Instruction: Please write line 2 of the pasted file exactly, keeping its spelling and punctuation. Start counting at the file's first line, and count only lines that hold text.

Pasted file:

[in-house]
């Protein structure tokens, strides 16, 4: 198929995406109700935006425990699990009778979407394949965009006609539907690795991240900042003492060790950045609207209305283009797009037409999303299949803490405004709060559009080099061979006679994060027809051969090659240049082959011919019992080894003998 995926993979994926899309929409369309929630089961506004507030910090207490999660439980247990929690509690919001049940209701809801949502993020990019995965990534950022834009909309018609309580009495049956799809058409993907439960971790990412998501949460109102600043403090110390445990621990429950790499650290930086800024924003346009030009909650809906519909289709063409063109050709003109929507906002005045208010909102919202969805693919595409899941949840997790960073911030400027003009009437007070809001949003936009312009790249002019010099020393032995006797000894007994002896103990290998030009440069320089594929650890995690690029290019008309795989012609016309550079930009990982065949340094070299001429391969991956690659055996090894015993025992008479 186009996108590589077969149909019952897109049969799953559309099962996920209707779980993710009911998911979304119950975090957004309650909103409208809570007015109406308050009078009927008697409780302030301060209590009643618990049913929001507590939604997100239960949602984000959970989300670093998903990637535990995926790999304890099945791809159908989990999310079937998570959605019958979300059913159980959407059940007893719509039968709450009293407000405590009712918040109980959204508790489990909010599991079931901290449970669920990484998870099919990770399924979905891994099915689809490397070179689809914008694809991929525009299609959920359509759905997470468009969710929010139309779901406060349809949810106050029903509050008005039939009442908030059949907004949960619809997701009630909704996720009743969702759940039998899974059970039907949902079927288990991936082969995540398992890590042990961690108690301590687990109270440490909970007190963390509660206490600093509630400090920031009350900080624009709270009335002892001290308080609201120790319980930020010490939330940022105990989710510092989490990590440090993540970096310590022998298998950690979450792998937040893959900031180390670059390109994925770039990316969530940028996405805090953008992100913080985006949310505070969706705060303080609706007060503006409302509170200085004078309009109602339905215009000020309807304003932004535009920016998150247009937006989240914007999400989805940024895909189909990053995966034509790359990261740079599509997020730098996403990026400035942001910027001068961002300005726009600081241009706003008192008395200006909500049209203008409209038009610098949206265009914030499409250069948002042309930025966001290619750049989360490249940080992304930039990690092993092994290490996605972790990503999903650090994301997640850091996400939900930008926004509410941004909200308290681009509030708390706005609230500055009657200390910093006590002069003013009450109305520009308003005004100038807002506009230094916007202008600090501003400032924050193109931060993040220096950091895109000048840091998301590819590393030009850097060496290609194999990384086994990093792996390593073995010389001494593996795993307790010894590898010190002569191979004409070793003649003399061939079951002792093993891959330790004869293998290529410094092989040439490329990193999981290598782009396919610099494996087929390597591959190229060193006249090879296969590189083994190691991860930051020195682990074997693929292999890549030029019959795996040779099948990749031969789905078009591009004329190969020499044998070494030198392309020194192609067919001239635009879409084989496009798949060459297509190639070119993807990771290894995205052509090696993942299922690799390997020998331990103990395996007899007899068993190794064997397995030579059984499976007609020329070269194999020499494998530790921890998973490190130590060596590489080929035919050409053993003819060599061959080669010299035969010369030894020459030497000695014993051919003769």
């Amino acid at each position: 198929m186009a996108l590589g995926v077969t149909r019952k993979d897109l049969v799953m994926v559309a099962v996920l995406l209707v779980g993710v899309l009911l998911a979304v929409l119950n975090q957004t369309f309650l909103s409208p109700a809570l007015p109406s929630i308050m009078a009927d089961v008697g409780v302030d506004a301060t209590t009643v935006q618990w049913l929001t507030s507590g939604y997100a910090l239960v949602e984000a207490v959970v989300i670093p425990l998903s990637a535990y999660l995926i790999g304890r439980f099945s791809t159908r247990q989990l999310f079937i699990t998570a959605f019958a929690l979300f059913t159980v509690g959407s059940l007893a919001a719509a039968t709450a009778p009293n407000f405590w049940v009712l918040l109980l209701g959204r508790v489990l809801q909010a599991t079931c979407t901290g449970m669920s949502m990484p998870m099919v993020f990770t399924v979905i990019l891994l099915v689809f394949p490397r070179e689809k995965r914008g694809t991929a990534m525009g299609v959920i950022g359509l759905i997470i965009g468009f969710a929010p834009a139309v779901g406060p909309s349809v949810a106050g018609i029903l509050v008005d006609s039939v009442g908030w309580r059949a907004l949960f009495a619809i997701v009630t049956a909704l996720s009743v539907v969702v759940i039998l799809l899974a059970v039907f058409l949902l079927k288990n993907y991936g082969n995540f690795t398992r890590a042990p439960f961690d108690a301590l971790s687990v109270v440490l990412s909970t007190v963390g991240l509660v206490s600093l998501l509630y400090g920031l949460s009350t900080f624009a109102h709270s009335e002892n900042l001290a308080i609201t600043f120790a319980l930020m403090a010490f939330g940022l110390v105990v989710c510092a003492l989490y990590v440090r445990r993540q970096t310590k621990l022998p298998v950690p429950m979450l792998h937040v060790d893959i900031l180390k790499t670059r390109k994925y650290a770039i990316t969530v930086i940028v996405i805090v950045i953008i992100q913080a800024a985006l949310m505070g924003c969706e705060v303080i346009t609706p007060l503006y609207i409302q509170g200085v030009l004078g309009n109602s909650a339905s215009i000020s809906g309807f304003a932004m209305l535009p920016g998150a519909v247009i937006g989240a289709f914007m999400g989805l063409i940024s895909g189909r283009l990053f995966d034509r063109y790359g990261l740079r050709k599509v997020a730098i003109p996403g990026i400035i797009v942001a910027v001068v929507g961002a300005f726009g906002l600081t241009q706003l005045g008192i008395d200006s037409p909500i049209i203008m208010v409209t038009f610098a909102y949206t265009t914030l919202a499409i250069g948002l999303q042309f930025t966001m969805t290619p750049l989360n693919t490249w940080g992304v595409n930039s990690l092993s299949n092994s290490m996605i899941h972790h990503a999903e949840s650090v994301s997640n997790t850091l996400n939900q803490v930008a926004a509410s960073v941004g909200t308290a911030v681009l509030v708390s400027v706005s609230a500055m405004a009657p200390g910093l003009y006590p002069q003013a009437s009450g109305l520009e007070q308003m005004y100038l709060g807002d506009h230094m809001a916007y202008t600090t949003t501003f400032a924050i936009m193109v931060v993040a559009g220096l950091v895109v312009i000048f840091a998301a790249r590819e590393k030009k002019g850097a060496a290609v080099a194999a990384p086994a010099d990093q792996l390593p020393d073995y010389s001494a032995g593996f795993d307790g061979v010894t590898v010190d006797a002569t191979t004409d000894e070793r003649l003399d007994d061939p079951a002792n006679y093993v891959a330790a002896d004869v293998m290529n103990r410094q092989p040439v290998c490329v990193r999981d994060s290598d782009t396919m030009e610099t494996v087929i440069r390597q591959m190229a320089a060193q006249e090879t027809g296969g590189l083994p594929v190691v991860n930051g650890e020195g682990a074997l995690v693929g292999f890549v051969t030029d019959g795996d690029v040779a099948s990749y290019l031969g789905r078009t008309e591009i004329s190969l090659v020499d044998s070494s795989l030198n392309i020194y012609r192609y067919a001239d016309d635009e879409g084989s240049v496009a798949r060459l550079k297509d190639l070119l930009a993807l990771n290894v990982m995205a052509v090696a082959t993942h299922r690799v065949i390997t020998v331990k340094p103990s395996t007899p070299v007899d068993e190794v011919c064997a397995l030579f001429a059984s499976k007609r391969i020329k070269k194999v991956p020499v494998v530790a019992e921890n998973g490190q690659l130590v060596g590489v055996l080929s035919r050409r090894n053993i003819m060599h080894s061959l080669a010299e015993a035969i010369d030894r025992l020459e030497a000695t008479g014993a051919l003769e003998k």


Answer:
């Protein structure tokens, strides 16, 4: 198929995406109700935006425990699990009778979407394949965009006609539907690795991240900042003492060790950045609207209305283009797009037409999303299949803490405004709060559009080099061979006679994060027809051969090659240049082959011919019992080894003998 995926993979994926899309929409369309929630089961506004507030910090207490999660439980247990929690509690919001049940209701809801949502993020990019995965990534950022834009909309018609309580009495049956799809058409993907439960971790990412998501949460109102600043403090110390445990621990429950790499650290930086800024924003346009030009909650809906519909289709063409063109050709003109929507906002005045208010909102919202969805693919595409899941949840997790960073911030400027003009009437007070809001949003936009312009790249002019010099020393032995006797000894007994002896103990290998030009440069320089594929650890995690690029290019008309795989012609016309550079930009990982065949340094070299001429391969991956690659055996090894015993025992008479 186009996108590589077969149909019952897109049969799953559309099962996920209707779980993710009911998911979304119950975090957004309650909103409208809570007015109406308050009078009927008697409780302030301060209590009643618990049913929001507590939604997100239960949602984000959970989300670093998903990637535990995926790999304890099945791809159908989990999310079937998570959605019958979300059913159980959407059940007893719509039968709450009293407000405590009712918040109980959204508790489990909010599991079931901290449970669920990484998870099919990770399924979905891994099915689809490397070179689809914008694809991929525009299609959920359509759905997470468009969710929010139309779901406060349809949810106050029903509050008005039939009442908030059949907004949960619809997701009630909704996720009743969702759940039998899974059970039907949902079927288990991936082969995540398992890590042990961690108690301590687990109270440490909970007190963390509660206490600093509630400090920031009350900080624009709270009335002892001290308080609201120790319980930020010490939330940022105990989710510092989490990590440090993540970096310590022998298998950690979450792998937040893959900031180390670059390109994925770039990316969530940028996405805090953008992100913080985006949310505070969706705060303080609706007060503006409302509170200085004078309009109602339905215009000020309807304003932004535009920016998150247009937006989240914007999400989805940024895909189909990053995966034509790359990261740079599509997020730098996403990026400035942001910027001068961002300005726009600081241009706003008192008395200006909500049209203008409209038009610098949206265009914030499409250069948002042309930025966001290619750049989360490249940080992304930039990690092993092994290490996605972790990503999903650090994301997640850091996400939900930008926004509410941004909200308290681009509030708390706005609230500055009657200390910093006590002069003013009450109305520009308003005004100038807002506009230094916007202008600090501003400032924050193109931060993040220096950091895109000048840091998301590819590393030009850097060496290609194999990384086994990093792996390593073995010389001494593996795993307790010894590898010190002569191979004409070793003649003399061939079951002792093993891959330790004869293998290529410094092989040439490329990193999981290598782009396919610099494996087929390597591959190229060193006249090879296969590189083994190691991860930051020195682990074997693929292999890549030029019959795996040779099948990749031969789905078009591009004329190969020499044998070494030198392309020194192609067919001239635009879409084989496009798949060459297509190639070119993807990771290894995205052509090696993942299922690799390997020998331990103990395996007899007899068993190794064997397995030579059984499976007609020329070269194999020499494998530790921890998973490190130590060596590489080929035919050409053993003819060599061959080669010299035969010369030894020459030497000695014993051919003769």